Frank’s BOG presentation provided one of the more detailed looks at CSU’s plans for the site. It includes:

  • Over 600 homes varying from single family homes, paired homes and townhomes. Apartment units will have rent subsidized by CSU to serve as affordable housing for their lower-income employees.
  • An integrated Transfort station.
  • About 50% open or green space with a buffer against the foothills.
  • A primary care medical clinic.
  • A child care center.

The housing aspect is key to plan. When CSU surveyed its employees around housing concerns before the pandemic, the top concern was rent in Fort Collins, followed by the purchase price of a home. 96% of those surveyed recommended CSU subsidize some employee housing, Frank wrote in a letter to City Manager Darin Atteberry.

“These problems are especially acute for the approximately 1,600 CSU employees who, while they now make a living wage, are still at or below 80% of the average mean income for our community — nearly one-third of our workforce,” Frank wrote.

In addition to the subsidized apartments, Frank said CSU would work with the developer to make a “substantial portion” of the single family homes within the “attainable” price range, defined as “below the community’s median home price.”

As a major funder of Transfort, CSU is also invested in increasing ridership through the Transfort line. The other elements of the proposed development — the child care facility and medical center — would likely have learning opportunities for CSU students, Frank said. Their services would be open to the public.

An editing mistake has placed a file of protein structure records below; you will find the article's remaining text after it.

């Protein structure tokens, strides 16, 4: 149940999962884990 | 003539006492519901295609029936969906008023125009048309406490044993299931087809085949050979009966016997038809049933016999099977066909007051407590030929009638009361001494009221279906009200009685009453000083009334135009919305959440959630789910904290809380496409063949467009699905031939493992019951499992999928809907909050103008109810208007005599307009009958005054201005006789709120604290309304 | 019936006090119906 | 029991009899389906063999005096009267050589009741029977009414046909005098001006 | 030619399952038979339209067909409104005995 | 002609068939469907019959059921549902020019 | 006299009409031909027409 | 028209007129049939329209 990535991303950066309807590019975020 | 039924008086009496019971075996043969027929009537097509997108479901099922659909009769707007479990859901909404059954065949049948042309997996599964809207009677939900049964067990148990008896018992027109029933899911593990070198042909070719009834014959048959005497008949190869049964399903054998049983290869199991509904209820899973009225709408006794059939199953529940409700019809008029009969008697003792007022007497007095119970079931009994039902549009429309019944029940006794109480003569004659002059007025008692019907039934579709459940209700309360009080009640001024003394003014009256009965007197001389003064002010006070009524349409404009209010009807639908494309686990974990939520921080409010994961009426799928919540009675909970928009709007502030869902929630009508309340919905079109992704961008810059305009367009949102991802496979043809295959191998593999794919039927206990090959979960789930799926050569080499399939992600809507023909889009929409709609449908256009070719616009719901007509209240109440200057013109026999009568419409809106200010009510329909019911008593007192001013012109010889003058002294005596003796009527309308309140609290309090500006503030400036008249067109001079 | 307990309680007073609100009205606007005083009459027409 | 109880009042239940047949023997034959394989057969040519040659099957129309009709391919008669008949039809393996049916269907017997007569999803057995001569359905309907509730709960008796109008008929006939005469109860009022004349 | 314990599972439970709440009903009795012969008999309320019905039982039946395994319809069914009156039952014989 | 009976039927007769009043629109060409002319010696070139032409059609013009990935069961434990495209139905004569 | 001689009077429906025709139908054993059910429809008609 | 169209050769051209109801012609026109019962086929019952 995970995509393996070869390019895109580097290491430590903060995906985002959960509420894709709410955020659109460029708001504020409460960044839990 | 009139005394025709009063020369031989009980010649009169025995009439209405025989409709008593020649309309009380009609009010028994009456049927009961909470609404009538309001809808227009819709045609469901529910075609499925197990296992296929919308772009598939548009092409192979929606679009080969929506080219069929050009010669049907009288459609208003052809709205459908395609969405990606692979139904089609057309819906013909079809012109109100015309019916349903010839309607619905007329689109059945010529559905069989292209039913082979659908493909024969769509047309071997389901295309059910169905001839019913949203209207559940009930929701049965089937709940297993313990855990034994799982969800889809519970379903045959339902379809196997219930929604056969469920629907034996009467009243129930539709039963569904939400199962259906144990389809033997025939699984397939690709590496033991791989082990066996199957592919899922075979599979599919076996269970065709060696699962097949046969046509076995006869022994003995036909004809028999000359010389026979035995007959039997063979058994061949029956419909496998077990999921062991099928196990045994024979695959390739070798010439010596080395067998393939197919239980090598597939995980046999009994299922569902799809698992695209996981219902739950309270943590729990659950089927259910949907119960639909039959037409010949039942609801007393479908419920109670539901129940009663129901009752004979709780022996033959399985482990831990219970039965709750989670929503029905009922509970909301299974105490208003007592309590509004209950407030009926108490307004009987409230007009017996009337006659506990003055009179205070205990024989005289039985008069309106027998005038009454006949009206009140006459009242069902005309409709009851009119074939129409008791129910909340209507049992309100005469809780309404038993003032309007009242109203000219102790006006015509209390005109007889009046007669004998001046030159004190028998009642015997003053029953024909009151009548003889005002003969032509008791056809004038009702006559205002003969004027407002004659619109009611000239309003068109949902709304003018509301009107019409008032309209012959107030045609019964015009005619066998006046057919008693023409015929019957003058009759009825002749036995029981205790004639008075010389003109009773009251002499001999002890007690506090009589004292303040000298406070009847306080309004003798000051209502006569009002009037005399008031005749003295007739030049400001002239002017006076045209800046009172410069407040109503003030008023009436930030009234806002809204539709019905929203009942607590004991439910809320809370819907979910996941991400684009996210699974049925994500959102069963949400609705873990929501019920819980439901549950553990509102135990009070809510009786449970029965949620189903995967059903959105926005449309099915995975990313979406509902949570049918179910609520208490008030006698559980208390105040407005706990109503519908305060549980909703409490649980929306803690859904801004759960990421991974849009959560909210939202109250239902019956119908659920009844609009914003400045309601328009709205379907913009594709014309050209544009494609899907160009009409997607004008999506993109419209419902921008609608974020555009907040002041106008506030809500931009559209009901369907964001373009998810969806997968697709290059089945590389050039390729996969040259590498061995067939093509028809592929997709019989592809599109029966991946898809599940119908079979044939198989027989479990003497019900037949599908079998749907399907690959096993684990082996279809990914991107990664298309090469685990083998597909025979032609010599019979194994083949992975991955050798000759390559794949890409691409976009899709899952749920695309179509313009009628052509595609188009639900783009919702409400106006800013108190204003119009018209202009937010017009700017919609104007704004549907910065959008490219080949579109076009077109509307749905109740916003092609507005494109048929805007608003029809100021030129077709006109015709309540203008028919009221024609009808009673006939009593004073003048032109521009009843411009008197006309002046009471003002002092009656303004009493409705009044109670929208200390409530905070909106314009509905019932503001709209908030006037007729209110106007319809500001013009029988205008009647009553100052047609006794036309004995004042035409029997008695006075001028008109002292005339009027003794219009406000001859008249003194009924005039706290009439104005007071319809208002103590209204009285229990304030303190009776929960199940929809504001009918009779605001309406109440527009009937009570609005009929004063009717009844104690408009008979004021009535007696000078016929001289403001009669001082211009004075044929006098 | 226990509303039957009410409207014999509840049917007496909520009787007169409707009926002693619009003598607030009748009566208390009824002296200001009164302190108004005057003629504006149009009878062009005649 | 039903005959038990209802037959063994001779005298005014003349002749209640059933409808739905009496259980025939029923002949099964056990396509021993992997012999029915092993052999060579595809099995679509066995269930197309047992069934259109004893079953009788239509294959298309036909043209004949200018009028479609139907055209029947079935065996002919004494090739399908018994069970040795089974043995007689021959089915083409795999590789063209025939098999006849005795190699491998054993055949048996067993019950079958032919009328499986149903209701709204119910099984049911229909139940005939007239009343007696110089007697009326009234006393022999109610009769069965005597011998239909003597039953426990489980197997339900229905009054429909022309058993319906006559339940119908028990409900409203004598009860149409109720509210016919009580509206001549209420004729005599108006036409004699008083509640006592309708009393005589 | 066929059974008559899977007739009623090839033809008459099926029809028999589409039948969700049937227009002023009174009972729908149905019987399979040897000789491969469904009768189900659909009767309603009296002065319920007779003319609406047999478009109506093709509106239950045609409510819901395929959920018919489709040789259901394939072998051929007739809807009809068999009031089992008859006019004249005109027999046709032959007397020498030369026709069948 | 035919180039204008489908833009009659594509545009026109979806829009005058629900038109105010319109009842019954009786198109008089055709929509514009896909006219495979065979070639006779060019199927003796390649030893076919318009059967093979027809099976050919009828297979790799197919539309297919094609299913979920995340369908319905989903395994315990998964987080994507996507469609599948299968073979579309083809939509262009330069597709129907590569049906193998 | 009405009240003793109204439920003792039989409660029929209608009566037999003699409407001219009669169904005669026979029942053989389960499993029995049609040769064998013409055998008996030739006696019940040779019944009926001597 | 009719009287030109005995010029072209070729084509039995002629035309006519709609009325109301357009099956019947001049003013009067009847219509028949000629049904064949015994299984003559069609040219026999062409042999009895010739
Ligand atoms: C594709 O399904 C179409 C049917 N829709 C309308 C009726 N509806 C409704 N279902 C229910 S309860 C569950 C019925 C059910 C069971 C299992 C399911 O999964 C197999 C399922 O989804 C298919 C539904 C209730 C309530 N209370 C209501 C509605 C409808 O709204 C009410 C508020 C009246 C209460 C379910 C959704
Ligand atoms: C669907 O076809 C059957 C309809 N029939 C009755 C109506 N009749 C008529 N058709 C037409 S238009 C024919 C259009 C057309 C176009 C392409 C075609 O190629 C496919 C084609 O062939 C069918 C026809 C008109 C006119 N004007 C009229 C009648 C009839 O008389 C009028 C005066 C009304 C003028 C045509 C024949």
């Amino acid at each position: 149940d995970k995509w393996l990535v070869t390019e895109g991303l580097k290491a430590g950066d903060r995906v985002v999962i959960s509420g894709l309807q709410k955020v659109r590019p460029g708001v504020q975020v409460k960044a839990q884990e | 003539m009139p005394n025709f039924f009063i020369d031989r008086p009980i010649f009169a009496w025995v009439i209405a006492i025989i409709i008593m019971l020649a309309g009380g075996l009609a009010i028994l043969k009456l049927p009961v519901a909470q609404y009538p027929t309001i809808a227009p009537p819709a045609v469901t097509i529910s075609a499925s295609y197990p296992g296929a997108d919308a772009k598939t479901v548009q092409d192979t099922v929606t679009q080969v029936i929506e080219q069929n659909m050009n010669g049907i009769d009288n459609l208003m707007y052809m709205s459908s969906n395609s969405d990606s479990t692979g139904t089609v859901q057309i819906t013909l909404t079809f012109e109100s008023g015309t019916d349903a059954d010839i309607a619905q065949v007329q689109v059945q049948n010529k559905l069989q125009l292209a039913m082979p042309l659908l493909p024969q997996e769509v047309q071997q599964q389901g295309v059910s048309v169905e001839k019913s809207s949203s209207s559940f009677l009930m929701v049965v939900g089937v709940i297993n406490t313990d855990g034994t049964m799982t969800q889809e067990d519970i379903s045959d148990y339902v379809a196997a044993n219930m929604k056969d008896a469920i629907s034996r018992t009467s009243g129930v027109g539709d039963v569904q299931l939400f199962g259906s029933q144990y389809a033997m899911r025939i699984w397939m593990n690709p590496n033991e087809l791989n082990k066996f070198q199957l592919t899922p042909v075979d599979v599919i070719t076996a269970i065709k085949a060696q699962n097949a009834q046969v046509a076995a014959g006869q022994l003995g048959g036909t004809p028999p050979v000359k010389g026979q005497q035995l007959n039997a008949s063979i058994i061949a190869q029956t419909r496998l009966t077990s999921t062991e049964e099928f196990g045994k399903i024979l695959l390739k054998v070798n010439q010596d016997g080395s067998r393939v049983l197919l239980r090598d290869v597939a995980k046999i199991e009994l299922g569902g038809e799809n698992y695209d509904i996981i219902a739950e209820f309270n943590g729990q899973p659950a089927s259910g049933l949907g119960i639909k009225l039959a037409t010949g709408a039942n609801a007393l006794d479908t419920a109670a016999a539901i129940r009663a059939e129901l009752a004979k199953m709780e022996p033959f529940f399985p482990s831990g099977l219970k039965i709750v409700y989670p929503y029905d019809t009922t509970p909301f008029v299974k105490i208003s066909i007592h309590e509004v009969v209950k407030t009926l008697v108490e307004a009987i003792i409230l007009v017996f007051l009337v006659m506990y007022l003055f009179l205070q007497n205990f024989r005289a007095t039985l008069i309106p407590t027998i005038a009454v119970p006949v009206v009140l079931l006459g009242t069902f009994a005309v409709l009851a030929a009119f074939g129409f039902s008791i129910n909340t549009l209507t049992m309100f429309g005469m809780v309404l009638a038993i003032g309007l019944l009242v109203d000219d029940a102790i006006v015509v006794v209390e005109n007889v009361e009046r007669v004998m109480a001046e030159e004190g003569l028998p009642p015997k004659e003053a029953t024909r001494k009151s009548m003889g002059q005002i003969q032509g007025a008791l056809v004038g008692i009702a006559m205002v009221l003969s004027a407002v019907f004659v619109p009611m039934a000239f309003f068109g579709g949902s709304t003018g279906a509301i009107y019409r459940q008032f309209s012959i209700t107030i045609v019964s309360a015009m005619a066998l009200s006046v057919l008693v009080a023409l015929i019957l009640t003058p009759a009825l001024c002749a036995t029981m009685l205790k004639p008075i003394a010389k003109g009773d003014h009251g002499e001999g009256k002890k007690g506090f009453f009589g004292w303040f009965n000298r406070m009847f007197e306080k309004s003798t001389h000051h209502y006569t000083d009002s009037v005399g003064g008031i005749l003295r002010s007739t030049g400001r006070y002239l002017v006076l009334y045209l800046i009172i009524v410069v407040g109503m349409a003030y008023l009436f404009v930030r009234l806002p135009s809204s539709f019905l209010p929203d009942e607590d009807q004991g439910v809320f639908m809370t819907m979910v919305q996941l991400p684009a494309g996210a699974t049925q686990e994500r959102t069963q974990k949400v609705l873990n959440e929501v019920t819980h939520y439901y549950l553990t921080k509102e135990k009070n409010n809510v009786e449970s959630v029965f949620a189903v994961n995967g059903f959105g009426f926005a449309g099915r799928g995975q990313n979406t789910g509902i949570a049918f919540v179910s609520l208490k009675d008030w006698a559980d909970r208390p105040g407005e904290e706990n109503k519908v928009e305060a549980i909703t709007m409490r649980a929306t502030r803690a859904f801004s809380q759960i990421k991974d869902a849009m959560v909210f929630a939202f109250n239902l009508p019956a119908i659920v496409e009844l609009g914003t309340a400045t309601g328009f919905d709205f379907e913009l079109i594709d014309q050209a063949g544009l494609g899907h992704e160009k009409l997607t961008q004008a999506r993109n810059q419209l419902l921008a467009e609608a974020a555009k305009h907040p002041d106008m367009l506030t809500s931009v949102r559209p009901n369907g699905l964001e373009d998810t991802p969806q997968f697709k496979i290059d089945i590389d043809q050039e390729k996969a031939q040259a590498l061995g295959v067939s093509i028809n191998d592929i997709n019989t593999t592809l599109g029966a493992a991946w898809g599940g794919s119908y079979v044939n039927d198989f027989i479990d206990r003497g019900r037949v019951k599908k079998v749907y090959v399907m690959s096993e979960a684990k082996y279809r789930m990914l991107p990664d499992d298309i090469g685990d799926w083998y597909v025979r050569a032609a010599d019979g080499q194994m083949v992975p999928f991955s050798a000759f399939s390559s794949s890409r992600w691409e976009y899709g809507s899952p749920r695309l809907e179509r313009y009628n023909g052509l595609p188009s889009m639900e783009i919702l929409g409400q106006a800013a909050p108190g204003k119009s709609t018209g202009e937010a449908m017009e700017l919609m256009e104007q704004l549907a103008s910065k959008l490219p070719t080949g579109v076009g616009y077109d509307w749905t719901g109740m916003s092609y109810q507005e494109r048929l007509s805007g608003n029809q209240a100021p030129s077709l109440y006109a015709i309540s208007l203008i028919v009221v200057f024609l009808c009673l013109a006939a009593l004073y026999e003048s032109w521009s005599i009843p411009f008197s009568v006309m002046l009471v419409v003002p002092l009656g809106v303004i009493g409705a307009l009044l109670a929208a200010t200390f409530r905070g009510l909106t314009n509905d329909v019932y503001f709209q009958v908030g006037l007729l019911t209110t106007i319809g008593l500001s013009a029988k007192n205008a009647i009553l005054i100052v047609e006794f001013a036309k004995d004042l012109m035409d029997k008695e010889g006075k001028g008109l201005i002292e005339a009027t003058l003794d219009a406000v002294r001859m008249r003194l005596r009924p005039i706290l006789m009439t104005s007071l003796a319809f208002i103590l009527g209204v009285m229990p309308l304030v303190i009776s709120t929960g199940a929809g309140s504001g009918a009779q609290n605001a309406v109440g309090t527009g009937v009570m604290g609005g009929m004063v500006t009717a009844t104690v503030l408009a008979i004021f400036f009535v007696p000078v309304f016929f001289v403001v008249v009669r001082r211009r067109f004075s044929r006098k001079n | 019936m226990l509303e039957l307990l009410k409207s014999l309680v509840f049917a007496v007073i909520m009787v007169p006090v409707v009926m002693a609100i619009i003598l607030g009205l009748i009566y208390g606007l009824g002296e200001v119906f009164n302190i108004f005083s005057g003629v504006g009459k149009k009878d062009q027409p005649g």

What about resident objections?

A vocal population of City residents have spoken out against the development of the Hughes land for the last few years. 

Members of the community group Planning Action to Transform Hughes Sustainably, or PATHS, have been a consistent presence at public meetings to express their preference for leaving the area as open space or very low density development.

They are now gathering signatures for a proposed ballot measure to have the City “purchase the Hughes site at fair market value and zone it entirely as open space,” according to The Coloradoan. If they reach their 3,280 signature goal, it would make the ballot in the spring local election.

Councilmembers said they did not feel it was appropriate to comment on the ballot initiative at this time. 

But with CSU moving forward using the SPAR process, several residents came to Council Oct. 20 to ask what their recourse is for continuing to express their concerns.

“CSU did not negotiate with us in good faith,” said Mary Grant, PATHS member. “They basically had a goal. They set their goal, and they followed their goal. … What options (does) the community have?”

Mayor Wade Troxell said citizens can find recourse in the ballot initiative but also the CSU System and BOG, which have plenary jurisdiction over the land. It is no longer in the City’s hands. 

“We are very appreciative of our long and valued partnership with CSU, and we too are disappointed that we could not arrive at an agreement, as this was a very legitimate offer that would have supported our City priorities of providing affordable housing and preserving open space,” Atteberry wrote in a statement to The Collegian.

Councilmember Ross Cunniff said he did not regret the City’s negotiations with CSU, though they may have done better if they’d thought of a City purchase sooner.

“We might have had more fruitful discussions if we had been pursuing this for a longer time period,” Cunniff said. “But again, it takes two to tango, and CSU decided that it was not in their interest, as they defined it, to continue negotiations.”

Samantha Ye can be reached at or on Twitter @samxye4.